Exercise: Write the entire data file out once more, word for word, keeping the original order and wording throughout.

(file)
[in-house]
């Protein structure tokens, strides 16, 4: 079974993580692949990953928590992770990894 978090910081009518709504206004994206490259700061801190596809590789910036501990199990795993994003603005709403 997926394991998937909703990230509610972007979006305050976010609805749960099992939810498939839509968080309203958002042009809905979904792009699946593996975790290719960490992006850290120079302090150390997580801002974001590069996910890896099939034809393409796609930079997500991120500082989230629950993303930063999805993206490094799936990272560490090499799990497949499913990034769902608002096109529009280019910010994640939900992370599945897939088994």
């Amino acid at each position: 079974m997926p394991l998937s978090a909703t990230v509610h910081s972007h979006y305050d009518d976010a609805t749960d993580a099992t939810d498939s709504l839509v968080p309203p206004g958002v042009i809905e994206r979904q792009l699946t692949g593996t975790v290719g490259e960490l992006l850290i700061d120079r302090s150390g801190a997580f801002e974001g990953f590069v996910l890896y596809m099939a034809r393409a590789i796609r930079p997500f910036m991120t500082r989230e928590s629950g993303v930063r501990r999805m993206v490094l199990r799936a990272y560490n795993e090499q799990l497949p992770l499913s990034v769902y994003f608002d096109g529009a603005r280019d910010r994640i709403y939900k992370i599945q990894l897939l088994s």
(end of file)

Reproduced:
[in-house]
């Protein structure tokens, strides 16, 4: 079974993580692949990953928590992770990894 978090910081009518709504206004994206490259700061801190596809590789910036501990199990795993994003603005709403 997926394991998937909703990230509610972007979006305050976010609805749960099992939810498939839509968080309203958002042009809905979904792009699946593996975790290719960490992006850290120079302090150390997580801002974001590069996910890896099939034809393409796609930079997500991120500082989230629950993303930063999805993206490094799936990272560490090499799990497949499913990034769902608002096109529009280019910010994640939900992370599945897939088994």
């Amino acid at each position: 079974m997926p394991l998937s978090a909703t990230v509610h910081s972007h979006y305050d009518d976010a609805t749960d993580a099992t939810d498939s709504l839509v968080p309203p206004g958002v042009i809905e994206r979904q792009l699946t692949g593996t975790v290719g490259e960490l992006l850290i700061d120079r302090s150390g801190a997580f801002e974001g990953f590069v996910l890896y596809m099939a034809r393409a590789i796609r930079p997500f910036m991120t500082r989230e928590s629950g993303v930063r501990r999805m993206v490094l199990r799936a990272y560490n795993e090499q799990l497949p992770l499913s990034v769902y994003f608002d096109g529009a603005r280019d910010r994640i709403y939900k992370i599945q990894l897939l088994s």